You can express your displeasure with a colleague, question their ability, or criticise their work, if you do so in private and if you do it respectfully and constructively. Exchanges may get heated, or slagging matches may kick off, but the minute you walk out of that team environment, to everyone else your loyalty should be unquestionable. If it isn’t, and you tell tales or break confidences, you are giving all of our power away as a team and making it harder on everyone to get stuff done. Reputations are made and broken by offhand, incidental remarks about colleagues and managers.

It is an extremely powerful tactic for becoming an effective and successful part of your company if team members help foster good reputations for each other outside of the team bubble. It is a point of integrity to “tell other people how awesome” you all are, including your leader, outside of the zone of the team. It makes all of your jobs easier. You are perceived as capable and effective, and this can grease the wheels for collaboration, getting required information or approvals, or simply make for a more positive working environment.

Why loyalty is an essential ingredient

As a leader, I would never criticise one of my staff to an external partner (including within my own organisation). It is my responsibility to build and cultivate a competent, effective team, and if someone is not up to the job it is my failure. I should be working with that staff member to improve or move on. If I talk about their limitations to others, it undermines their effectiveness outside of the team and shows that I am not doing my job.

As the leader of a team in a bigger organisation, there were plenty of times when I needed my team to have my back, to tell me about the things they thought I was doing well, and to discreetly and honestly tell me what wasn’t working for them. If they didn’t come to me first and proceeded to air the dirty laundry externally, it would always get back to me. This damaged our relationship, my effectiveness as a leader, and our success as a team.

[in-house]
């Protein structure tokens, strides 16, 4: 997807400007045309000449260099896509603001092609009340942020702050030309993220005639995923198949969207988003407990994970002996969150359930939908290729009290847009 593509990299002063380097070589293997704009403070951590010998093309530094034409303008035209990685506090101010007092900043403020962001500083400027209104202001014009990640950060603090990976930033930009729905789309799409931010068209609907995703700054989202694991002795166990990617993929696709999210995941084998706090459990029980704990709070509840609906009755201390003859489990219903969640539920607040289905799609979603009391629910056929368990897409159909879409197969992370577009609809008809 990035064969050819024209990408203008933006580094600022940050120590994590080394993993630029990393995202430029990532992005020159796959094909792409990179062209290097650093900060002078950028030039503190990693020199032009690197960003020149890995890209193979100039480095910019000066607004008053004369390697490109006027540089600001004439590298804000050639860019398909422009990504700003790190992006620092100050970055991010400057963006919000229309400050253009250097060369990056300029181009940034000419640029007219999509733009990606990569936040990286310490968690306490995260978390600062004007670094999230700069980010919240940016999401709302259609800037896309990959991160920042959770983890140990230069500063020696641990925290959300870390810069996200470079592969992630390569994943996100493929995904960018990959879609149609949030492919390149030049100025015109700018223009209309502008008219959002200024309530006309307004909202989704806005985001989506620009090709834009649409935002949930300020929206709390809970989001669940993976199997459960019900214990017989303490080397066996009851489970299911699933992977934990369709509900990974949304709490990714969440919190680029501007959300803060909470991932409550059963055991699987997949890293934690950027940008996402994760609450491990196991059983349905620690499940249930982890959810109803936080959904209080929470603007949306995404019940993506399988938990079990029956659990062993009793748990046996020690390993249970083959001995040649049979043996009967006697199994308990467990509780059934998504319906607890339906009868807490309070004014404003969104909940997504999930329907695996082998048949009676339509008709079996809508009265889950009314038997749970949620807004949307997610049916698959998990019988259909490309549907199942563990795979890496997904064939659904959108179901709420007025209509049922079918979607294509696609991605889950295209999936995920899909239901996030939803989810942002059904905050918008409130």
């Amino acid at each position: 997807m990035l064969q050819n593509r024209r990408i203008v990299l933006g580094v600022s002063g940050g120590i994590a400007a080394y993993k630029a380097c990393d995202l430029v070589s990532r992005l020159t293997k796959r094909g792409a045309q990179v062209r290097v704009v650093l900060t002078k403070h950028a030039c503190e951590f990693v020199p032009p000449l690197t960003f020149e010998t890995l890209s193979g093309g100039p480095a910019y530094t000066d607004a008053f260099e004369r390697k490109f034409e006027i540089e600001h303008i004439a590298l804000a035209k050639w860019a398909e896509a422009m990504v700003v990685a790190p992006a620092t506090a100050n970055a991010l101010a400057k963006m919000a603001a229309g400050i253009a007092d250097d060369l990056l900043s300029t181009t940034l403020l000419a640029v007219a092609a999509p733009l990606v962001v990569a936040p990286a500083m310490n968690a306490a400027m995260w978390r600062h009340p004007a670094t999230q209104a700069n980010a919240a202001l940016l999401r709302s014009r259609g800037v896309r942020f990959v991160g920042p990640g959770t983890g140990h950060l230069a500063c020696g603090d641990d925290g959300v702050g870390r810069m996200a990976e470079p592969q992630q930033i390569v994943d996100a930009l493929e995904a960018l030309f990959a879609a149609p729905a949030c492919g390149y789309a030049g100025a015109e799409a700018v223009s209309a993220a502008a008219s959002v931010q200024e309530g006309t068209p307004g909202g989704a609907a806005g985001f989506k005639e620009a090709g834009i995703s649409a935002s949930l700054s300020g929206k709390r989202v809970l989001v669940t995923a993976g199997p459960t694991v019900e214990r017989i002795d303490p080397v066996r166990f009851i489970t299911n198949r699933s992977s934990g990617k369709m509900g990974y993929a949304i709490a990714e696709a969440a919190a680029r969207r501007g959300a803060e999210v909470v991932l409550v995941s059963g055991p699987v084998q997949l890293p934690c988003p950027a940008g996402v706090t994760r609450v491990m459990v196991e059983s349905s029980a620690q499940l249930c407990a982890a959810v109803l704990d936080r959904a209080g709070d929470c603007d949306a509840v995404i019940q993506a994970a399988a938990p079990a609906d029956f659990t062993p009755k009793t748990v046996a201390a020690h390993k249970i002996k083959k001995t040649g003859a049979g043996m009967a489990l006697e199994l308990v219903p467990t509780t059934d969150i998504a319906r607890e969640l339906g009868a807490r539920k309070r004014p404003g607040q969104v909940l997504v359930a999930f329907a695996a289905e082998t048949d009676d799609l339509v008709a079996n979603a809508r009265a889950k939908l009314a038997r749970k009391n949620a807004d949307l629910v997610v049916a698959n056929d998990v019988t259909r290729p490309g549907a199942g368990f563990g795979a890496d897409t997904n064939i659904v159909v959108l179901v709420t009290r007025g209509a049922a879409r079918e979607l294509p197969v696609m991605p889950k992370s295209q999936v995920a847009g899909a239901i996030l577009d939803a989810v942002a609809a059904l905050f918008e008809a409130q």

But not blind loyalty…

This is absolutely not to say that people should lie, or spread untrue stories or paint unrealistic pictures of your capabilities and accomplishments. And of course, the duty of loyalty and honesty should never be an excuse for coverup and irresponsibility in breaches of safety or in instances of corruption.

Setting out the conditions that build a strong team with a united front is a key skill for leaders; and it creates the sorts of conditions that good, valuable teammates such as Leigha Mitchell say they crave, attracting and retaining the best talent, and lets us all do our best work.

I have written a book on leading and managing teams based on my twenty years of experience using a simple four-part model that makes it possible for anyone to get a grip and do a good job. I will be sharing the first chapter to everyone who signs up on my list in the next few weeks. You can sign up here to receive the first chapter as well as news of the launch.

I write about how I became the founder of a tech startup as a non-techie, over-40 female with no entrepreneurial experience, and all I am learning along the way. You can see more here: If you think this might be helpful for others on their entrepreneurial journey, please recommend and share by clicking the heart.